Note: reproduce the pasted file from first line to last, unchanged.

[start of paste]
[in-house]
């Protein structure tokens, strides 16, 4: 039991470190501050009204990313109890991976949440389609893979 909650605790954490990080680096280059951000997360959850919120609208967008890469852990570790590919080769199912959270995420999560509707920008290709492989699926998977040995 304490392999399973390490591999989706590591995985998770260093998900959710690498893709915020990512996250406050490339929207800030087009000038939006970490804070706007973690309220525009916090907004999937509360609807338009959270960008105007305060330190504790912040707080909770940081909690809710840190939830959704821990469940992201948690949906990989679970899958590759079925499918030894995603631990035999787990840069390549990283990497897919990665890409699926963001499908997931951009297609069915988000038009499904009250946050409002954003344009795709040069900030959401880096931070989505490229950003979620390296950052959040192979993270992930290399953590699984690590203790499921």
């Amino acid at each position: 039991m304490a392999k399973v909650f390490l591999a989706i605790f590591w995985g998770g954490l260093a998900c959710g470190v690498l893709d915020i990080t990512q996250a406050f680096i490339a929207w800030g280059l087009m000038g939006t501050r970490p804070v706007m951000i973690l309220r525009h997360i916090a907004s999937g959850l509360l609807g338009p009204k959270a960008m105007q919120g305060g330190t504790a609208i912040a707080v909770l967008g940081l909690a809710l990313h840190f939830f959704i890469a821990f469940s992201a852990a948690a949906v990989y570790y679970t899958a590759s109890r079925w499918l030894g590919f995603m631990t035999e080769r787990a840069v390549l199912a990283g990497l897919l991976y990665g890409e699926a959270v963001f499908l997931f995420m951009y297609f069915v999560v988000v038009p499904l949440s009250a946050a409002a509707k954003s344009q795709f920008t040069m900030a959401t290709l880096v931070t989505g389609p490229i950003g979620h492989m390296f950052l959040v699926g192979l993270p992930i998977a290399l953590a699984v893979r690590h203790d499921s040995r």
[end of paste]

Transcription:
[in-house]
């Protein structure tokens, strides 16, 4: 039991470190501050009204990313109890991976949440389609893979 909650605790954490990080680096280059951000997360959850919120609208967008890469852990570790590919080769199912959270995420999560509707920008290709492989699926998977040995 304490392999399973390490591999989706590591995985998770260093998900959710690498893709915020990512996250406050490339929207800030087009000038939006970490804070706007973690309220525009916090907004999937509360609807338009959270960008105007305060330190504790912040707080909770940081909690809710840190939830959704821990469940992201948690949906990989679970899958590759079925499918030894995603631990035999787990840069390549990283990497897919990665890409699926963001499908997931951009297609069915988000038009499904009250946050409002954003344009795709040069900030959401880096931070989505490229950003979620390296950052959040192979993270992930290399953590699984690590203790499921």
């Amino acid at each position: 039991m304490a392999k399973v909650f390490l591999a989706i605790f590591w995985g998770g954490l260093a998900c959710g470190v690498l893709d915020i990080t990512q996250a406050f680096i490339a929207w800030g280059l087009m000038g939006t501050r970490p804070v706007m951000i973690l309220r525009h997360i916090a907004s999937g959850l509360l609807g338009p009204k959270a960008m105007q919120g305060g330190t504790a609208i912040a707080v909770l967008g940081l909690a809710l990313h840190f939830f959704i890469a821990f469940s992201a852990a948690a949906v990989y570790y679970t899958a590759s109890r079925w499918l030894g590919f995603m631990t035999e080769r787990a840069v390549l199912a990283g990497l897919l991976y990665g890409e699926a959270v963001f499908l997931f995420m951009y297609f069915v999560v988000v038009p499904l949440s009250a946050a409002a509707k954003s344009q795709f920008t040069m900030a959401t290709l880096v931070t989505g389609p490229i950003g979620h492989m390296f950052l959040v699926g192979l993270p992930i998977a290399l953590a699984v893979r690590h203790d499921s040995r």